Missouri and Ozarks History

Information and comments about historical people and events of the Ozarks region and surrounding area.

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I'm a freelance writer specializing in the history of the Ozarks and surrounding region. I've written fifteen nonfiction books, two historical novels, and numerous articles. My latest books are Bushwhacker Belles, Wicked Women of Missouri, and Yanked Into Eternity: Lynchings and Hangings in Missouri.

Sunday, December 20, 2015

Civil War Execution of Thomas J. Thorpe

While Federal executions of Missourians for bushwhacking and other disloyal activities were not uncommon during the Civil War, they were not everyday occurrences. Authorities were usually reluctant to impose the death penalty except for very serious cases and even more reluctant to carry it out. Even when a man was condemned to death, the execution sometimes got postposed repeatedly. Such was the case of Thomas J. Thorpe of Oregon County.
Thorpe, according to his own statement, joined Thomas Freeman’s Missouri State Guard regiment (part of General James McBride’s division) early in the war. Freeman and twenty-nine of his men were captured in February 1862 at the Battle of Crane Creek (near present-day Crane, Missouri), and Thorpe might have been among those taken prisoner, although this is not altogether clear.
Regardless, Thorpe said he remained with McBride after he left Freeman’s regiment. So, he apparently did have some standing as a regular soldier, at least during the early part of the war.
However, he operated as a partisan or guerrilla later in the war. In October of 1863, he was taken into custody at Pilot Knob. According to his own account, he surrendered, but Union authorities reported only that he was arrested as a rebel. On the 19th, he took an oath of allegiance and gave a $1,000 bond. He was 28 years old at the time and stood 5’7” tall. He was described as having dark eyes and dark hair. The terms of his oath specified that he must not go south of Oregon County and must report to the provost marshal’s office at Pilot Knob on the last day of each month.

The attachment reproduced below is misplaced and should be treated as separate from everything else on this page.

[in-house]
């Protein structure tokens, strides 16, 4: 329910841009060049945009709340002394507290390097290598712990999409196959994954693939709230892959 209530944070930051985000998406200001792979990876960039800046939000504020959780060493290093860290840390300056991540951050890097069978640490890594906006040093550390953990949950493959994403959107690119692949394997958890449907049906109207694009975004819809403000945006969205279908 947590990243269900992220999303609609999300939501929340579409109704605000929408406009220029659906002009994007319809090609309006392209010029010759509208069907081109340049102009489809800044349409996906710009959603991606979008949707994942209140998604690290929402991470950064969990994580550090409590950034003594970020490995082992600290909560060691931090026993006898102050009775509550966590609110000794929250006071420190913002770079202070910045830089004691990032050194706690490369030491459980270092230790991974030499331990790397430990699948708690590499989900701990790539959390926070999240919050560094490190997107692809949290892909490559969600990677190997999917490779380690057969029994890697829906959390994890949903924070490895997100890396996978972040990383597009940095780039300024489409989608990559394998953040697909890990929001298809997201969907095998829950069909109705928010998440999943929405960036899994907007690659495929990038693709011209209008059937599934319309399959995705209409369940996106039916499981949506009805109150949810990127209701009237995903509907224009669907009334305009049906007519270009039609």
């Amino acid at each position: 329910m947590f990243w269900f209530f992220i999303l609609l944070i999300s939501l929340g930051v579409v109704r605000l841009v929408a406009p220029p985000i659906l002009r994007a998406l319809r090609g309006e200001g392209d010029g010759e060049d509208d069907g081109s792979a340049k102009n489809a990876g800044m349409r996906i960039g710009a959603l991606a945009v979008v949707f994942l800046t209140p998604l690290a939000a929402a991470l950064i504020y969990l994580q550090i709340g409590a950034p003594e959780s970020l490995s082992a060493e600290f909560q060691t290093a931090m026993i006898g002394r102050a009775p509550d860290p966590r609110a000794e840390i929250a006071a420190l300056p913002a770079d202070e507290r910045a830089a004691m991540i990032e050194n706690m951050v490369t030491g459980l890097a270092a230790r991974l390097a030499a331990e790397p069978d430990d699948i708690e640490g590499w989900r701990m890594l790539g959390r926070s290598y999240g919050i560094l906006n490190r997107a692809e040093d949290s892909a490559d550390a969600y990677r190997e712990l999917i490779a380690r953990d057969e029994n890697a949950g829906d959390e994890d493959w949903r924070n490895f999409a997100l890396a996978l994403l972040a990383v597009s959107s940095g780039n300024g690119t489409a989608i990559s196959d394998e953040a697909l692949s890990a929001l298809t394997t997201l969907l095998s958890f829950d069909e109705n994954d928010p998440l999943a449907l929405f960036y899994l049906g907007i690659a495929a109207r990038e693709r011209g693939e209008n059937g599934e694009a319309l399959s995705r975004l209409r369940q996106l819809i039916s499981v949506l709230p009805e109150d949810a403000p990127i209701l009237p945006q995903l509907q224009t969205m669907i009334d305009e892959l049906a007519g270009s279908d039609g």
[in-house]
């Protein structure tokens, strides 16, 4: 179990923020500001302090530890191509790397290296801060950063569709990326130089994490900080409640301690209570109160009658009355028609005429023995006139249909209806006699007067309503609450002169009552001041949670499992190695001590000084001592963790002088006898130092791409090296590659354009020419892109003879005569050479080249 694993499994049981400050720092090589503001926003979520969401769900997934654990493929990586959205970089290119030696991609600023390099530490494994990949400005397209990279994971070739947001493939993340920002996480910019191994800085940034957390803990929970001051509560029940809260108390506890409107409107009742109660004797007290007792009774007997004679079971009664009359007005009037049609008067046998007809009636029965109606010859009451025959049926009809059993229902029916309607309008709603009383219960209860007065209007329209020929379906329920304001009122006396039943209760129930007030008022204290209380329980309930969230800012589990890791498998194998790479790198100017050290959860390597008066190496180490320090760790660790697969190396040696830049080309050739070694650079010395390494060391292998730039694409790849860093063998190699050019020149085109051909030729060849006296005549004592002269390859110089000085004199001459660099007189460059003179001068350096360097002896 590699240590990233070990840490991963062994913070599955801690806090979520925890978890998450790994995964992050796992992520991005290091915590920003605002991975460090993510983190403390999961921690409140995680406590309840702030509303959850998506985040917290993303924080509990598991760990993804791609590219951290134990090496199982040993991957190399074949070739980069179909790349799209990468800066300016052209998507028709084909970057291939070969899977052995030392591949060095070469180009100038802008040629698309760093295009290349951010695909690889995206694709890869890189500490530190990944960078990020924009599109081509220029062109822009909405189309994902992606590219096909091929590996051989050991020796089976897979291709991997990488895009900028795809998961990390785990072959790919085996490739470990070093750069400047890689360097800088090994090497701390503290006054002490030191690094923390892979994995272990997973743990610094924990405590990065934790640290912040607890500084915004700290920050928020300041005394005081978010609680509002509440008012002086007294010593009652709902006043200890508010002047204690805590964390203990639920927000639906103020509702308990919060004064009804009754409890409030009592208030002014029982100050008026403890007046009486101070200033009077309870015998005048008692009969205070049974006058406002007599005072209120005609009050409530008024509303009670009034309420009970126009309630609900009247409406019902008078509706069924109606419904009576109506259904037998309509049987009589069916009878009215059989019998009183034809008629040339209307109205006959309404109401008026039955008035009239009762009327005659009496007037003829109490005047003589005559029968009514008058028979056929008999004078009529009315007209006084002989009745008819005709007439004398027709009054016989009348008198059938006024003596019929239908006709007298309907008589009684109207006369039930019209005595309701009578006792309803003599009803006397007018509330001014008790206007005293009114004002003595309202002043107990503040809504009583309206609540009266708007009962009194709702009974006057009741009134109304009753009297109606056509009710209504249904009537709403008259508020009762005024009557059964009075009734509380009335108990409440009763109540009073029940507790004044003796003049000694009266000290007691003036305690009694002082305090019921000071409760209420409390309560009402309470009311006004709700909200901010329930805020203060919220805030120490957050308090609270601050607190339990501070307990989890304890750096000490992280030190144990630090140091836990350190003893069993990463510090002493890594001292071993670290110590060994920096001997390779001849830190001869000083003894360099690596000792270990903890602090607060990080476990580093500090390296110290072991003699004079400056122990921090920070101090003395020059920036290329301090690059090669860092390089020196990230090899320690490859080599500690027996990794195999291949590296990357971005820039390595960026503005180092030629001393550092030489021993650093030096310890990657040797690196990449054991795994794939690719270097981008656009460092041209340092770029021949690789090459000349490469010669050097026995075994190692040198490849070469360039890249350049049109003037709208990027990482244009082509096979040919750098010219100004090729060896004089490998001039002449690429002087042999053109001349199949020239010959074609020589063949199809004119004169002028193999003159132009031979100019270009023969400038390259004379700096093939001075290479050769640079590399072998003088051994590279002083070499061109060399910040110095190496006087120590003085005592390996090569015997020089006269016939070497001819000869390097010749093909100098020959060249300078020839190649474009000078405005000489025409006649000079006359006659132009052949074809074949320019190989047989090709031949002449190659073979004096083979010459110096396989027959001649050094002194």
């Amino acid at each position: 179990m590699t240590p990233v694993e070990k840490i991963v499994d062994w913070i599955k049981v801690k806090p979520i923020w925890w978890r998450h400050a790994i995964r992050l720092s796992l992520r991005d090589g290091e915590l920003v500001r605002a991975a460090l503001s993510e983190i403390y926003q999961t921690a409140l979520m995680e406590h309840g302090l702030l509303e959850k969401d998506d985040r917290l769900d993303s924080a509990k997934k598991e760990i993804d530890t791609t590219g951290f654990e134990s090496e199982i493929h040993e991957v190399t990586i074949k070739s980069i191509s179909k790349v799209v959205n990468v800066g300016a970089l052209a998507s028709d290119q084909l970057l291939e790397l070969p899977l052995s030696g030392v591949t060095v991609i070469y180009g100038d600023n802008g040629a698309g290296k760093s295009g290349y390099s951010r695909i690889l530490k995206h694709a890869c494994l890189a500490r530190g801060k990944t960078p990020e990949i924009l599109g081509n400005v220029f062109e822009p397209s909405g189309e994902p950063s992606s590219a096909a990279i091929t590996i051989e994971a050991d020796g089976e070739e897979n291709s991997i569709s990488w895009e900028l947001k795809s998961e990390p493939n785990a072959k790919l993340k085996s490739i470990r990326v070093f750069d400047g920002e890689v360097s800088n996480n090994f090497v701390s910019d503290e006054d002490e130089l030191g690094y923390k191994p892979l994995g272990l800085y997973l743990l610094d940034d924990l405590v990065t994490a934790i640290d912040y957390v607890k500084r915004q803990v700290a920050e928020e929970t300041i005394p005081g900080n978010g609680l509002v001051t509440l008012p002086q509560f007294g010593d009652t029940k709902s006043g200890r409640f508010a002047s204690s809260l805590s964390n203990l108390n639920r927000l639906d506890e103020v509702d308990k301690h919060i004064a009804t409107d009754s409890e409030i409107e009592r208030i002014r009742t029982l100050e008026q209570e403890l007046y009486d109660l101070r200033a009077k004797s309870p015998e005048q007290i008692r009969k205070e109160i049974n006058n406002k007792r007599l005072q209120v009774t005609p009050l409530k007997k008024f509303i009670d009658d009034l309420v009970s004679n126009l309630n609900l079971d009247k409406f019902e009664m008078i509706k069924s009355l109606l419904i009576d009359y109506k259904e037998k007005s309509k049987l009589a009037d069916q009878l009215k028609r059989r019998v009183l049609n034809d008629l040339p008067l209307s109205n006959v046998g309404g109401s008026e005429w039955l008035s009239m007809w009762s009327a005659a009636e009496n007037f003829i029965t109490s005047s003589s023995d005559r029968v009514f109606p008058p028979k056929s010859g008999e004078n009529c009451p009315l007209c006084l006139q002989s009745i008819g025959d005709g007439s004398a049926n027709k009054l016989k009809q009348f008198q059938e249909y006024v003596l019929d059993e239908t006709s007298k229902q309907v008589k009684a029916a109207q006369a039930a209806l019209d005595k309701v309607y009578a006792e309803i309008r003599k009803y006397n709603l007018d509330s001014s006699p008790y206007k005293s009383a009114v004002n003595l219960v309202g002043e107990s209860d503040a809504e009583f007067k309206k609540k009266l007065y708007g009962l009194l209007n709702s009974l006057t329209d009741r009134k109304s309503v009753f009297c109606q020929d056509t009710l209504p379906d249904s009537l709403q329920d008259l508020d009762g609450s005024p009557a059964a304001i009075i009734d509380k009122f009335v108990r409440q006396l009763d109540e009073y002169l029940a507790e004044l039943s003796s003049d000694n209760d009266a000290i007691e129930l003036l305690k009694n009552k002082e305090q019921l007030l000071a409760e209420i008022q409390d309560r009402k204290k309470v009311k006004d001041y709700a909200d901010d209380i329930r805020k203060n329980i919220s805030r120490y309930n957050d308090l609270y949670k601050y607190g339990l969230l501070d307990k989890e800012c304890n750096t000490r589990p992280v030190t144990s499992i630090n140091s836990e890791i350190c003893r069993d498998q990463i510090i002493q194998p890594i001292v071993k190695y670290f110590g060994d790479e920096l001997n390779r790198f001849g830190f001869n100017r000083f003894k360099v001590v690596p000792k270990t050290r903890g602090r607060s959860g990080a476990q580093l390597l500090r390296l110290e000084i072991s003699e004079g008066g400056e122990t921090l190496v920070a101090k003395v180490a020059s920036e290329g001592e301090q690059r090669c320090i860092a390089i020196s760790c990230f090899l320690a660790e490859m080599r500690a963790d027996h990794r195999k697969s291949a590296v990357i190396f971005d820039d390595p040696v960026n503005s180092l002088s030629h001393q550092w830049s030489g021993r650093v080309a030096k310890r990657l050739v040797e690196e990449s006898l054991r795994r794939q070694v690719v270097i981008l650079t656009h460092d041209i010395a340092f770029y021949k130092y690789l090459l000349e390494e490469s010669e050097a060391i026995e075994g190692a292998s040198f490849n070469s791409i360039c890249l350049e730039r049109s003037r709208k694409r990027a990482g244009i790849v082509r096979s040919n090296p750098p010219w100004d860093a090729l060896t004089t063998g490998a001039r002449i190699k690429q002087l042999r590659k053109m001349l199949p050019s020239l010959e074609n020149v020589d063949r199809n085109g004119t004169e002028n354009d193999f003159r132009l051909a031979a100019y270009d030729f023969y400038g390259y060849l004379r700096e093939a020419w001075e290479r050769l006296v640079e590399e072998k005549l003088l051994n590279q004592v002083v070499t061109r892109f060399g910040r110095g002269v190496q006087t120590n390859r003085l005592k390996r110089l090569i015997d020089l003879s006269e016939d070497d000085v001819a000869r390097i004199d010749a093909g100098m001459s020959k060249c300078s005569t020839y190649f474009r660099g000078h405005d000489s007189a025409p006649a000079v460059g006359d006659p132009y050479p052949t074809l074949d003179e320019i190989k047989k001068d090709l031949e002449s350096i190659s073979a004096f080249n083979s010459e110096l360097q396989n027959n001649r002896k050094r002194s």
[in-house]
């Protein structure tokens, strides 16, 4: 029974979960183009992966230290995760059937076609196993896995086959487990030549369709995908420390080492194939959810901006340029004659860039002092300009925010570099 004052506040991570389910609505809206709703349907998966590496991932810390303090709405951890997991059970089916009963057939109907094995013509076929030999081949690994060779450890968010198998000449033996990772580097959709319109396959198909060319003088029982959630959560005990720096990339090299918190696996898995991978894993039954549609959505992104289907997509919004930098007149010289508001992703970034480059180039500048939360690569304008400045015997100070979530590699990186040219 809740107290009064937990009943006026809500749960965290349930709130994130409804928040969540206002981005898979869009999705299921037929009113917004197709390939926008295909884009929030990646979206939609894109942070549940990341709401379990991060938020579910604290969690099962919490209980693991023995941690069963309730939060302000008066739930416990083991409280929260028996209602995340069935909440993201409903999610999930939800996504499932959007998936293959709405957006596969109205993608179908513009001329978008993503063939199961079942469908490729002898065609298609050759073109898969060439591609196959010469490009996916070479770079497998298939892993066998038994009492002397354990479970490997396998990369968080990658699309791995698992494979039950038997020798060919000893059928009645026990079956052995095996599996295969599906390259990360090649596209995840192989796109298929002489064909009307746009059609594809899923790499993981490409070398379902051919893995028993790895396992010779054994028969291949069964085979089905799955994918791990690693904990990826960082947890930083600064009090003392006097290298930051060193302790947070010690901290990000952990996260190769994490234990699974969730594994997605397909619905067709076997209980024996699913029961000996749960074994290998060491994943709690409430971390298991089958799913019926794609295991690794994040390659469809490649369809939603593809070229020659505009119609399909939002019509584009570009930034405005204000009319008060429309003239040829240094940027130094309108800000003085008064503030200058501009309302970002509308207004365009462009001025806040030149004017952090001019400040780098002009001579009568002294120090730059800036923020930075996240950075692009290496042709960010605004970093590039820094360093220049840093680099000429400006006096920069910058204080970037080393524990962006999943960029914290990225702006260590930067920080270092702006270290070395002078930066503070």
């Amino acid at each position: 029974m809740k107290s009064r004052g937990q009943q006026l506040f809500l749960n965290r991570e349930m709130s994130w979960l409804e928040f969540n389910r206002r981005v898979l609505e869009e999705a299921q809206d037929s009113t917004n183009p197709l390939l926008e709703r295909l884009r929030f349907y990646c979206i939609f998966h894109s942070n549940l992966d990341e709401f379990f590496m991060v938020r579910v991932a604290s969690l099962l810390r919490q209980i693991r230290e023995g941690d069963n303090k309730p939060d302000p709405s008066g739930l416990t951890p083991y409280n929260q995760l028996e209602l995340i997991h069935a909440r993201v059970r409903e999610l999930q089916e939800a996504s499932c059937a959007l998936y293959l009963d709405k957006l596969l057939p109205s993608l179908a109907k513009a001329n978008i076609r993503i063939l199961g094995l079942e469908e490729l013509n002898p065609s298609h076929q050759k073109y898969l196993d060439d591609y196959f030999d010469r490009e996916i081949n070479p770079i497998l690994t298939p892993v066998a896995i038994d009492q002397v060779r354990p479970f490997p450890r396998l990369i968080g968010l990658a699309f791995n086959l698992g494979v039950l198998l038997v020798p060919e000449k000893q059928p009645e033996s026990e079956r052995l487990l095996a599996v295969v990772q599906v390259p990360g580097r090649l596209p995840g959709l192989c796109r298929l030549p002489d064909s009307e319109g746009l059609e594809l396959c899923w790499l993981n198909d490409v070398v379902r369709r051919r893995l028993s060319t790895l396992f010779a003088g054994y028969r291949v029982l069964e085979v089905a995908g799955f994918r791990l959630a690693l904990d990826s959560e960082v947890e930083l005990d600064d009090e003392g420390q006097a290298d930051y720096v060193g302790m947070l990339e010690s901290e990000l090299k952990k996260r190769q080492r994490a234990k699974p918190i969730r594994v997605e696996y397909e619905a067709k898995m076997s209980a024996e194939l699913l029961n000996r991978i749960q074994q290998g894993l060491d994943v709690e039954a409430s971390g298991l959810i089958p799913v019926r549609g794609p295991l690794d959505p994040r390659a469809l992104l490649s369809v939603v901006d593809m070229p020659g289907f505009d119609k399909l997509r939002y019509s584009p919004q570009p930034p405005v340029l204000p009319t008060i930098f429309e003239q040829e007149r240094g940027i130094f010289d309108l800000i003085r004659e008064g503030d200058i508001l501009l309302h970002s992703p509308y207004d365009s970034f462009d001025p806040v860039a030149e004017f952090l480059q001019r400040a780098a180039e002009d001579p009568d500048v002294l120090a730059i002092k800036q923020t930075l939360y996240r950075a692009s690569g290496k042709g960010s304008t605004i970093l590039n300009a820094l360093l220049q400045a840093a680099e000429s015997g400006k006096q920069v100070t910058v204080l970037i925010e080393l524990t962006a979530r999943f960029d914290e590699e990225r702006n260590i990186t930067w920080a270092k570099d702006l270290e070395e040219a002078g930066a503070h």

Sometime after his release from custody at Pilot Knob, he and two other men were accused of killing a citizen named Obediah Leavitt. On March 20,1864, Thorpe was arrested in Oregon County and charged with murder, violating his oath, and being a guerrilla. He was tried about the first of July and found guilty of murder and being a guerrilla. On July 6th, he was transported to St. Louis and imprisoned at Gratiot Street Prison to await the promulgation of his sentence.
The sentence was announced on July 29—to be hung by the neck until dead. The execution was scheduled to be carried out on September 2 at Pilot Knob.
Thorpe appealed to the president of the United States for a new hearing, but Lincoln denied the request and also declined to pardon Thorpe. However, on September 1, the day Thorpe was to be escorted back to Pilot Knob to meet his death, the sentence was temporarily suspended by General William Rosecrans, commanding the Department of the Missouri. On December 3, Thorpe was sent in irons to Alton (Illinois) Military Prison to await his fate.
The reason for the first postponement of Thorpe’s execution is not clear, but it was postponed three more times during February and March of 1865 on account of his poor health. Finally, in late April, he was deemed sufficiently recovered that he could be put to death. He was scheduled to hang on May 1.
On April 30, Thorpe was taken from Alton back to Gratiot Street Military Prison, where the execution was to take place. The next day, he was escorted to the prison yard, where a gallows awaited him. A few spectators and two or three reporters were there to witness the event. Asked if he had any last words, Thorpe replied that he had been accused unjustly and that he had never killed anyone nor been a guerrilla. A recent convert to Catholicism, he said he would die happy and he expected to go to heaven. He left a note to his wife asking her to make sure their kids received schooling and requesting they be baptized by a priest.
The rope was then placed around Thorpe’s neck, and he dropped to his death at 10:48 a.m. He died almost instantly, his neck broken by the fall, but he was not declared dead until 11:21.

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